You're 10 Times More Likely to Get COVID Here Than Anywhere Else

Doing this puts you at more risk than going to a restaurant.

As COVID cases continue to surge in the U.S., experts are trying to identify where the majority of cases are coming from. While many cities have implemented another round of lockdowns—insisting people stay home to get the situation under control—the virus continues to spread, and it may not be from the places you'd expect. According to New York contact tracing data, the majority of cases in the state are from household and social gatherings. To find out more about where people are getting sick, read on, and if you're worried you're sick, This Is How to Tell If Your Cough Is COVID, Doctors Say.

On Dec. 11, Governor Andrew Cuomo presented contact tracing data that found that 74 percent of COVID cases from September to November were from private gatherings in people's homes. That's a much larger number than the 1.4 percent of cases from bars and restaurants. As of Dec. 14, restaurants have paused indoor dining, per Cuomo's directive.

And the 74 percent from household gatherings is nearly 10 times higher than the second-highest driver of COVID cases: healthcare delivery. This source, which accounts for 7.8 percent of infections, includes necessary services in medical facilities. The disparity between the number of cases spawning from household gatherings and cases originating anywhere else is notable.

Cuomo said he found the information troubling but ultimately comprehensible. "In many ways, you can understand what happened. You close bars, you close restaurants, you close theaters, you close stadiums, you close mass gatherings. So, where do people go? They go home," Cuomo said. He went on to point out that the high percentage of cases from gatherings has likely been compounded by Thanksgiving celebrations. The governor added that they "believe this is going to continue to increase over the holidays."

Of course, COVID cases are originating from several different places, according to the contact tracing data. Keep reading for the next most common sources, and to see the state of the pandemic in your area, This Is How Bad the COVID Outbreak Is in Your State.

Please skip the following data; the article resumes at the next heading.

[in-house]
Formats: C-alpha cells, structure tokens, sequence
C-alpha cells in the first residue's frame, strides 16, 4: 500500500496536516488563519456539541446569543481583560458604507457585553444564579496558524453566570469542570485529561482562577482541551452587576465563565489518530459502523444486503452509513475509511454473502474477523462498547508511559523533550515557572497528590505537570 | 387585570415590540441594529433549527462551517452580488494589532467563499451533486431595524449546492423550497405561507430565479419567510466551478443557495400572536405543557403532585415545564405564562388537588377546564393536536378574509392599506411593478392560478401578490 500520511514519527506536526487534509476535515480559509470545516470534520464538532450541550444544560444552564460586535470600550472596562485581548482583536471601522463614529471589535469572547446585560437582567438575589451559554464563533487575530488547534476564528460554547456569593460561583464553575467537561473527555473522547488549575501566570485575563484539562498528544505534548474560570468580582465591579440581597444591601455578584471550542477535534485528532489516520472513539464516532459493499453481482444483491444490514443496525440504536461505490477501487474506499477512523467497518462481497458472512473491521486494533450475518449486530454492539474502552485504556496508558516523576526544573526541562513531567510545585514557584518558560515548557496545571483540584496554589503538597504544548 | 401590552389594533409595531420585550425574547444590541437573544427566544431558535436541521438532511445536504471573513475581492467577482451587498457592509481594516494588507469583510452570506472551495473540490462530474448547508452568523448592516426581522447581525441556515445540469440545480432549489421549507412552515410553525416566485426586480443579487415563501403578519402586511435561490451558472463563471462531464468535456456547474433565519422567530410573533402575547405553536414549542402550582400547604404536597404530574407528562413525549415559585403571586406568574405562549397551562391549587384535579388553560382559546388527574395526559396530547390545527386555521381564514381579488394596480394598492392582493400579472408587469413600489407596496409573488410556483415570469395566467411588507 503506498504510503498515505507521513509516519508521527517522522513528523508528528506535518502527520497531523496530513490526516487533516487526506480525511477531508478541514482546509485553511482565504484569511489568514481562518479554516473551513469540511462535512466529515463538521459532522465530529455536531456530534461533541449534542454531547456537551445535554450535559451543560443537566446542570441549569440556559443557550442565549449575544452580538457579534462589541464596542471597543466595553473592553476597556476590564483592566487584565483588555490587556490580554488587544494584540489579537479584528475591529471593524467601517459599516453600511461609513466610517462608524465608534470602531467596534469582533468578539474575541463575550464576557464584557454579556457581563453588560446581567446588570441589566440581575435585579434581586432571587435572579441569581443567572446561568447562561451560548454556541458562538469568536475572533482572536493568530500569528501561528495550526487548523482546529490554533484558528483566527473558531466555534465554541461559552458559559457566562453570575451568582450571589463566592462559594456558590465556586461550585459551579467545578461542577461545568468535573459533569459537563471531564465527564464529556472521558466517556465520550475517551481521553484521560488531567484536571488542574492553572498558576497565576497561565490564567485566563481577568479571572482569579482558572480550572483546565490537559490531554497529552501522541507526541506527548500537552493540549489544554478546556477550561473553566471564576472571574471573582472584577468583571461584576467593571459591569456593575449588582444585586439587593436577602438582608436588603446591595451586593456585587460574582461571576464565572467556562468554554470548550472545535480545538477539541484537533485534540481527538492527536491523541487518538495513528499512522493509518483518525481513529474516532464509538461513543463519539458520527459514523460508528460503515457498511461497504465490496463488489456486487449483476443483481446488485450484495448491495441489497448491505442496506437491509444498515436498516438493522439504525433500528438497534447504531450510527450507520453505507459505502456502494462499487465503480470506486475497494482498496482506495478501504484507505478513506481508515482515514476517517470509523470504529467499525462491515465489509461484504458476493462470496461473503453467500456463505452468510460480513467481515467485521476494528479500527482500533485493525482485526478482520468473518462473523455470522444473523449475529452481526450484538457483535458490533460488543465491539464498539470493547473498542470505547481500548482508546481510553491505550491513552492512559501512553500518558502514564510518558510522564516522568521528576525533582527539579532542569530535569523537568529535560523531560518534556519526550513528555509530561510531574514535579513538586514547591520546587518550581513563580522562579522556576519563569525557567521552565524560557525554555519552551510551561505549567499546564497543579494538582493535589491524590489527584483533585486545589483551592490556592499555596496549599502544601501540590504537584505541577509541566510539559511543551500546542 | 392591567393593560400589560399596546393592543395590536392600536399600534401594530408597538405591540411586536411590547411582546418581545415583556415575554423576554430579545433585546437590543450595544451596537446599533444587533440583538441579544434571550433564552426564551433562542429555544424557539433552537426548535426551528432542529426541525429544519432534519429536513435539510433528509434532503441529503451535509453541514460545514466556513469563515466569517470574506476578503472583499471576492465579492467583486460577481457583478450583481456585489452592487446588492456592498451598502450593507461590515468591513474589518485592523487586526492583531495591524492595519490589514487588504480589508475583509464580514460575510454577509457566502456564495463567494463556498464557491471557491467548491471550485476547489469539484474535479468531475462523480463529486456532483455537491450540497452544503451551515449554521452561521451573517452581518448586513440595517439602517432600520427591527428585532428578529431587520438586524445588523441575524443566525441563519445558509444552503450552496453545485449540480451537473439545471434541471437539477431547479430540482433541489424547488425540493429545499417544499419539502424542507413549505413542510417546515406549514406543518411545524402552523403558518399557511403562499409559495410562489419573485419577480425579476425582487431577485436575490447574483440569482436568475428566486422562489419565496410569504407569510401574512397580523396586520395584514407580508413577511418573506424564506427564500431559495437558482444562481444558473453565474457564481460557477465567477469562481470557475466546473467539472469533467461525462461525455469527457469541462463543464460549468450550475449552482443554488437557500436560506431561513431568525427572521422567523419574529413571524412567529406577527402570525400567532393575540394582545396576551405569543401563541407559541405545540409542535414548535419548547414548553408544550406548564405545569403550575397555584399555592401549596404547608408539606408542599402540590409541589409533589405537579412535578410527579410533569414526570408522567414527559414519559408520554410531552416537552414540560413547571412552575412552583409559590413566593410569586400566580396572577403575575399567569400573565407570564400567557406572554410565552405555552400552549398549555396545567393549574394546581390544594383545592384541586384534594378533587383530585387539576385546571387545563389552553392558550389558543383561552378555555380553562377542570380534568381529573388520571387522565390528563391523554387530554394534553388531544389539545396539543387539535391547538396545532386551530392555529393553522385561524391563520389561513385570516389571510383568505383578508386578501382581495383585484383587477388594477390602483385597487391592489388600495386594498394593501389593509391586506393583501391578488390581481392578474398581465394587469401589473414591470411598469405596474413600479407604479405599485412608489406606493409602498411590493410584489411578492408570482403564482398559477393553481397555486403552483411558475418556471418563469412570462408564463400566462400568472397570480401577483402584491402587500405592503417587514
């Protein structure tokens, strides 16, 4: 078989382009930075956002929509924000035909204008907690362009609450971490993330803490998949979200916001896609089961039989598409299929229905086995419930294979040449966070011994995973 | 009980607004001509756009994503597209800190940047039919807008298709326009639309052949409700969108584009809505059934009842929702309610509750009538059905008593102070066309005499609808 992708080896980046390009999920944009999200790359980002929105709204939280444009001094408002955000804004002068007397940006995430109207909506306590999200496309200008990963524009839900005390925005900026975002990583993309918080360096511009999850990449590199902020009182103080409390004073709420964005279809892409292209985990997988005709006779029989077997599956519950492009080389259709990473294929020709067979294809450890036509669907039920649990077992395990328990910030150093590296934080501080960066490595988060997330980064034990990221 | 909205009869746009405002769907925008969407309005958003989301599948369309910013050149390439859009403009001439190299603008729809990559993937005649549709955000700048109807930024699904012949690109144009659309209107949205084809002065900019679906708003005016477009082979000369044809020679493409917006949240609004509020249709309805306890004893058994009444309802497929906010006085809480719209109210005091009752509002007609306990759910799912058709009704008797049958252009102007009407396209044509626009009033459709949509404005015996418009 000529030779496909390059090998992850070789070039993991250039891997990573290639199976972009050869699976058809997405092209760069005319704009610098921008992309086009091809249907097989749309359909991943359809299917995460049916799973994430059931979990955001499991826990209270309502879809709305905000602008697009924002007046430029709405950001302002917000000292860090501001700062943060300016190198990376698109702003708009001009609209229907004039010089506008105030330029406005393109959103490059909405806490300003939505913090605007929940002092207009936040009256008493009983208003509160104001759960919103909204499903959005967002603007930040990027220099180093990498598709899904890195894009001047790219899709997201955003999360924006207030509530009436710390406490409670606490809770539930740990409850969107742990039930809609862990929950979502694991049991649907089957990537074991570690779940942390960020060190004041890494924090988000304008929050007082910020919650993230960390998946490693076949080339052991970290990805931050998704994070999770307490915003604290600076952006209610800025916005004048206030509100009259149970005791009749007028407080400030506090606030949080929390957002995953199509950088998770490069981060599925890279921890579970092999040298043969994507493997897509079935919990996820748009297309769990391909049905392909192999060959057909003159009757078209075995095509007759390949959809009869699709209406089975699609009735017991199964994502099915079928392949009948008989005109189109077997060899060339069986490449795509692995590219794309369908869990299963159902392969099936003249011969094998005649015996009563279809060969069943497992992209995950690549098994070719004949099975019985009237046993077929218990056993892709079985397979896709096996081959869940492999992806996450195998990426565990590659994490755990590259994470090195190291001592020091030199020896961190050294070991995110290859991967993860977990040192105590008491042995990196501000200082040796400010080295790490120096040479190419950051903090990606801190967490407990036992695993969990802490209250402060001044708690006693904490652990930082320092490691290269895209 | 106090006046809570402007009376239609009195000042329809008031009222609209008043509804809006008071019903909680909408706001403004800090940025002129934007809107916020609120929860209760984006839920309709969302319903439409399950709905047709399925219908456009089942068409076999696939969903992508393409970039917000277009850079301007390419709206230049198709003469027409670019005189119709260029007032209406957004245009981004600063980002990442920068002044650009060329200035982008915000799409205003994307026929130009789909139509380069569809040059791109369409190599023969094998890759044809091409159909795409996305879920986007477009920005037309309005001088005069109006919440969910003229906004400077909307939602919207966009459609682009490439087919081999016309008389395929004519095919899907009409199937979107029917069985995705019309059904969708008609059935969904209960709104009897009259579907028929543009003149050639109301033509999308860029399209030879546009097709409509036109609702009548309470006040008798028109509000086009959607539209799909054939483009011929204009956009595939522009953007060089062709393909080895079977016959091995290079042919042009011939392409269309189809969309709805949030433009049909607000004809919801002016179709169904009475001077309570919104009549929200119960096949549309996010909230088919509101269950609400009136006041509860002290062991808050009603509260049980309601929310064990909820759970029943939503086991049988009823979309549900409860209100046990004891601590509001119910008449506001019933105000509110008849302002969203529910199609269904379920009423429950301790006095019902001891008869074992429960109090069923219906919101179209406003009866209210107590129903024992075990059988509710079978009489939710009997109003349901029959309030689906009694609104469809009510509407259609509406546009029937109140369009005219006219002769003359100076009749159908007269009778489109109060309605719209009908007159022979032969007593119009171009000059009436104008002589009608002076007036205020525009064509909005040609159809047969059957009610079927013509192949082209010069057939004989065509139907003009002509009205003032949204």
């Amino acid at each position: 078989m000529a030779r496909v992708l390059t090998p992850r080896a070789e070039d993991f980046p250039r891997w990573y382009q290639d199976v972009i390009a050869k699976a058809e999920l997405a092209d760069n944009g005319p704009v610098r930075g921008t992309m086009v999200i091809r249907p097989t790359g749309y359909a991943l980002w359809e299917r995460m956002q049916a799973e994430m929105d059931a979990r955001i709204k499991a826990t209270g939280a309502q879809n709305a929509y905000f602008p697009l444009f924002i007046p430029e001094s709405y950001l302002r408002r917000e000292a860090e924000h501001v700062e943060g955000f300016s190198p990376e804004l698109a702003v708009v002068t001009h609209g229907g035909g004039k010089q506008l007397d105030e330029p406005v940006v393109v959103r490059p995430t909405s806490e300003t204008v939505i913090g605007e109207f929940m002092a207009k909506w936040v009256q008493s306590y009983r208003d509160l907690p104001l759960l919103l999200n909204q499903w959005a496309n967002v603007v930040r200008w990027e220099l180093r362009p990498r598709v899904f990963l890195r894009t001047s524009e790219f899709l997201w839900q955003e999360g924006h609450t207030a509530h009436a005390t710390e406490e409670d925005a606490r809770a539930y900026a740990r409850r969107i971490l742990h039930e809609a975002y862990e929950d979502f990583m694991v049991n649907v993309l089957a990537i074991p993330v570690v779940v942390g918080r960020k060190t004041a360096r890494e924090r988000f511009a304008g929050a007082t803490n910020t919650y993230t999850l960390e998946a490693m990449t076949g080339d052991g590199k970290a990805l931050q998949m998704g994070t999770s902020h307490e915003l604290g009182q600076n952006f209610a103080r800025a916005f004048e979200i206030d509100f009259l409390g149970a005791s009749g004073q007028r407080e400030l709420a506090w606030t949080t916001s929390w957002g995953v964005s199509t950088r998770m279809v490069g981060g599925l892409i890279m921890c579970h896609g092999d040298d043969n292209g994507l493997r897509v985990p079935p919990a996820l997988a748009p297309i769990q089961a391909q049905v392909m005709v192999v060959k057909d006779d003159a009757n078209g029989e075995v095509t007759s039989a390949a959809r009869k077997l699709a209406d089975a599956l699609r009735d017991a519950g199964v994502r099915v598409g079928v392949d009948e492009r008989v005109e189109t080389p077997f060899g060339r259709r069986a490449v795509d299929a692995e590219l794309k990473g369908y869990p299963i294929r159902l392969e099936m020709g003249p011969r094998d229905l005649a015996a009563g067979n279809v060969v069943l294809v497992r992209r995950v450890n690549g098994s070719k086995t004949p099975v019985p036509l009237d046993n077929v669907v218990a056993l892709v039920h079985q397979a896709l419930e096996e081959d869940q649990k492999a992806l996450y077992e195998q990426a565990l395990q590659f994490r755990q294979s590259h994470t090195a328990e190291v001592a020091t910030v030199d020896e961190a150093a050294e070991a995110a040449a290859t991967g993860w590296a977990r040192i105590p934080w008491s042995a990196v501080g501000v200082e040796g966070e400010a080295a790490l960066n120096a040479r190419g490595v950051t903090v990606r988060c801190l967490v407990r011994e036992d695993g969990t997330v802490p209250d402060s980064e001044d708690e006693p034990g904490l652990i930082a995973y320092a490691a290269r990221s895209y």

Higher education students

students wearing masks in college lecture hall
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2.02 percent

And for ways to tell if you're sick, This Surprising Body Part Can Determine If You Have COVID, Study Says.

Education employees

Teacher and students wearing masks during coronavirus pandemic back to school
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1.50 percent

Restaurants and bars

Four young women sitting in restaurant, wearing face mask on chin.
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1.43 percent

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Travel and vacation

Travelers on a plane wearing face masks during the COVID-19 pandemic
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1.06 percent

Sports

players at a high school football game
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1.04 percent

And for more on the future of the pandemic, Dr. Fauci Just Gave a New Timeline for Returning to Normal Post-Vaccine.

Public sector including police, firefighters, EMS, and military

Firefighter wearing a mask
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1 percent

Public and private transit

Woman wearing surgical protective mask going to work, holding railing of bus
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.96 percent

And for anyone worried about staying healthy, If You Have These 2 Subtle Symptoms, There's a Good Chance You Have COVID.

Manufacturing

Person manufacturing
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.84 percent

Religious activities

People wearing masks in church
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.69 percent

And for essential guidelines to follow, You Shouldn't Do This Right After Getting a COVID Vaccine, Expert Warns.

Construction

Construction worker wearing a face shield without a mask
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.65 percent

Retail

Two woman walking downtown, holding shopping bags, and doing some window shopping while wearing protective face masks during phase 2 of reopening during the COVID-19 pandemic.
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.61 percent

Best Life is constantly monitoring the latest news as it relates to COVID-19 in order to keep you healthy, safe, and informed. Here are the answers to your most burning questions, the ways you can stay safe and healthy, the facts you need to know, the risks you should avoid, the myths you need to ignore,and the symptoms to be aware of. Click here for all of our COVID-19 coverage, and sign up for our newsletter to stay up to date.
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